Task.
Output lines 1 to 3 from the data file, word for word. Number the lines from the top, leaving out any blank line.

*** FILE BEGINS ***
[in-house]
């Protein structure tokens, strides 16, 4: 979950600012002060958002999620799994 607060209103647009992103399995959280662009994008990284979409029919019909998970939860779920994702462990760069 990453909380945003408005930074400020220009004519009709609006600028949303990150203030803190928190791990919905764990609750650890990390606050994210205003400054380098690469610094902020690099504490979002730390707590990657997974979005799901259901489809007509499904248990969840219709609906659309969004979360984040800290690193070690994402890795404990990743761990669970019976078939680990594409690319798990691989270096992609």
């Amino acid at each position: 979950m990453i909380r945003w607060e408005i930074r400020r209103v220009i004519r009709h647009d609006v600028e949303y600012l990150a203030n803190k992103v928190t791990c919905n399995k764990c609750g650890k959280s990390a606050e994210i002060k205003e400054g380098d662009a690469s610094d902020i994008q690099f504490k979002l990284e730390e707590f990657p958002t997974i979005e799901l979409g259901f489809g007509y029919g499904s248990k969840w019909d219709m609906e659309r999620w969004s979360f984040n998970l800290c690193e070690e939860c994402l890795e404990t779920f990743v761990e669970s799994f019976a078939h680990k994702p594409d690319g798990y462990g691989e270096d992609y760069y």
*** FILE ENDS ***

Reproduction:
[in-house]
């Protein structure tokens, strides 16, 4: 979950600012002060958002999620799994 607060209103647009992103399995959280662009994008990284979409029919019909998970939860779920994702462990760069 990453909380945003408005930074400020220009004519009709609006600028949303990150203030803190928190791990919905764990609750650890990390606050994210205003400054380098690469610094902020690099504490979002730390707590990657997974979005799901259901489809007509499904248990969840219709609906659309969004979360984040800290690193070690994402890795404990990743761990669970019976078939680990594409690319798990691989270096992609």
């Amino acid at each position: 979950m990453i909380r945003w607060e408005i930074r400020r209103v220009i004519r009709h647009d609006v600028e949303y600012l990150a203030n803190k992103v928190t791990c919905n399995k764990c609750g650890k959280s990390a606050e994210i002060k205003e400054g380098d662009a690469s610094d902020i994008q690099f504490k979002l990284e730390e707590f990657p958002t997974i979005e799901l979409g259901f489809g007509y029919g499904s248990k969840w019909d219709m609906e659309r999620w969004s979360f984040n998970l800290c690193e070690e939860c994402l890795e404990t779920f990743v761990e669970s799994f019976a078939h680990k994702p594409d690319g798990y462990g691989e270096d992609y760069y």